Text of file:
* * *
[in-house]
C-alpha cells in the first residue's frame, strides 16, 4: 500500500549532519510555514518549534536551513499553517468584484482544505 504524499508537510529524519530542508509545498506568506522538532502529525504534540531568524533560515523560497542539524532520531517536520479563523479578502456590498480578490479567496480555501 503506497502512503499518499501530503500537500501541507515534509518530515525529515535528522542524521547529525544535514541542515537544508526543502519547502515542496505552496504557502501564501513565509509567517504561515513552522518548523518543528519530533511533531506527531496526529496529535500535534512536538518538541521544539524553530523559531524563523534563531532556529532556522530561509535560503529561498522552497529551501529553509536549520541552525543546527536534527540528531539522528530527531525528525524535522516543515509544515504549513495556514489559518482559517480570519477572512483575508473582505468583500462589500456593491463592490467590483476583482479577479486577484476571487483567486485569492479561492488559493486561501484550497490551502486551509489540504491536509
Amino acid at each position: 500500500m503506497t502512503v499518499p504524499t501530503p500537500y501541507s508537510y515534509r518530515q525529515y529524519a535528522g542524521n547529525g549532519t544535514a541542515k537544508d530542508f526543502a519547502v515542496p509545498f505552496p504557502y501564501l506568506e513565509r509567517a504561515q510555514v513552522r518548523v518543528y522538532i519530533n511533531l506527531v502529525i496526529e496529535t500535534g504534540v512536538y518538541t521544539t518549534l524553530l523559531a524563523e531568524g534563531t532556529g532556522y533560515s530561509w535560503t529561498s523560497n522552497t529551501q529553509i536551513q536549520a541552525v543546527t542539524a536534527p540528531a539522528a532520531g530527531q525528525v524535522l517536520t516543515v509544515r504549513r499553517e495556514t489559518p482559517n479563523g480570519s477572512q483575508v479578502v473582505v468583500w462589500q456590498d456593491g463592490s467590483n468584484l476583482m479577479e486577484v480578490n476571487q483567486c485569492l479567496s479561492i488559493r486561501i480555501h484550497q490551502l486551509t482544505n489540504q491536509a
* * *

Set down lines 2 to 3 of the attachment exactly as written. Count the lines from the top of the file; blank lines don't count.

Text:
C-alpha cells in the first residue's frame, strides 16, 4: 500500500549532519510555514518549534536551513499553517468584484482544505 504524499508537510529524519530542508509545498506568506522538532502529525504534540531568524533560515523560497542539524532520531517536520479563523479578502456590498480578490479567496480555501 503506497502512503499518499501530503500537500501541507515534509518530515525529515535528522542524521547529525544535514541542515537544508526543502519547502515542496505552496504557502501564501513565509509567517504561515513552522518548523518543528519530533511533531506527531496526529496529535500535534512536538518538541521544539524553530523559531524563523534563531532556529532556522530561509535560503529561498522552497529551501529553509536549520541552525543546527536534527540528531539522528530527531525528525524535522516543515509544515504549513495556514489559518482559517480570519477572512483575508473582505468583500462589500456593491463592490467590483476583482479577479486577484476571487483567486485569492479561492488559493486561501484550497490551502486551509489540504491536509
Amino acid at each position: 500500500m503506497t502512503v499518499p504524499t501530503p500537500y501541507s508537510y515534509r518530515q525529515y529524519a535528522g542524521n547529525g549532519t544535514a541542515k537544508d530542508f526543502a519547502v515542496p509545498f505552496p504557502y501564501l506568506e513565509r509567517a504561515q510555514v513552522r518548523v518543528y522538532i519530533n511533531l506527531v502529525i496526529e496529535t500535534g504534540v512536538y518538541t521544539t518549534l524553530l523559531a524563523e531568524g534563531t532556529g532556522y533560515s530561509w535560503t529561498s523560497n522552497t529551501q529553509i536551513q536549520a541552525v543546527t542539524a536534527p540528531a539522528a532520531g530527531q525528525v524535522l517536520t516543515v509544515r504549513r499553517e495556514t489559518p482559517n479563523g480570519s477572512q483575508v479578502v473582505v468583500w462589500q456590498d456593491g463592490s467590483n468584484l476583482m479577479e486577484v480578490n476571487q483567486c485569492l479567496s479561492i488559493r486561501i480555501h484550497q490551502l486551509t482544505n489540504q491536509a